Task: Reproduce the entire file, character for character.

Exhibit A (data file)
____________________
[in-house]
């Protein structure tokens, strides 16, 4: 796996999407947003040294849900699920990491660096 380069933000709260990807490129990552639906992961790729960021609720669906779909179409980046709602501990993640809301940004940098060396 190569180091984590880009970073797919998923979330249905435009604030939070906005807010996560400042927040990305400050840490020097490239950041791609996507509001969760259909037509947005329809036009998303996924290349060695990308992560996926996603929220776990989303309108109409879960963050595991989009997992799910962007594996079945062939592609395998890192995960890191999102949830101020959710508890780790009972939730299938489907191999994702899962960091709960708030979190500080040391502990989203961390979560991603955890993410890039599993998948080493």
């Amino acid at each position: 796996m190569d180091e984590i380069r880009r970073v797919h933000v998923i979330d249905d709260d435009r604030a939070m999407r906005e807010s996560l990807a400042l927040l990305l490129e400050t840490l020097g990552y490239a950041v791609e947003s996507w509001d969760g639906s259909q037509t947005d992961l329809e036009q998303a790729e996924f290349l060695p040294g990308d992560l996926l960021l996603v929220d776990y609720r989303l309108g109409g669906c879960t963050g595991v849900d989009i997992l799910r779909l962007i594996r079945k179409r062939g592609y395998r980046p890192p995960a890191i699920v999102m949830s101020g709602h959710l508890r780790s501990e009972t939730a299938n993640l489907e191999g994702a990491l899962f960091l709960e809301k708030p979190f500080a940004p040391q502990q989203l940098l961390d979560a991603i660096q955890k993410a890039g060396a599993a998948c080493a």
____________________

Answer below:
[in-house]
């Protein structure tokens, strides 16, 4: 796996999407947003040294849900699920990491660096 380069933000709260990807490129990552639906992961790729960021609720669906779909179409980046709602501990993640809301940004940098060396 190569180091984590880009970073797919998923979330249905435009604030939070906005807010996560400042927040990305400050840490020097490239950041791609996507509001969760259909037509947005329809036009998303996924290349060695990308992560996926996603929220776990989303309108109409879960963050595991989009997992799910962007594996079945062939592609395998890192995960890191999102949830101020959710508890780790009972939730299938489907191999994702899962960091709960708030979190500080040391502990989203961390979560991603955890993410890039599993998948080493």
């Amino acid at each position: 796996m190569d180091e984590i380069r880009r970073v797919h933000v998923i979330d249905d709260d435009r604030a939070m999407r906005e807010s996560l990807a400042l927040l990305l490129e400050t840490l020097g990552y490239a950041v791609e947003s996507w509001d969760g639906s259909q037509t947005d992961l329809e036009q998303a790729e996924f290349l060695p040294g990308d992560l996926l960021l996603v929220d776990y609720r989303l309108g109409g669906c879960t963050g595991v849900d989009i997992l799910r779909l962007i594996r079945k179409r062939g592609y395998r980046p890192p995960a890191i699920v999102m949830s101020g709602h959710l508890r780790s501990e009972t939730a299938n993640l489907e191999g994702a990491l899962f960091l709960e809301k708030p979190f500080a940004p040391q502990q989203l940098l961390d979560a991603i660096q955890k993410a890039g060396a599993a998948c080493a």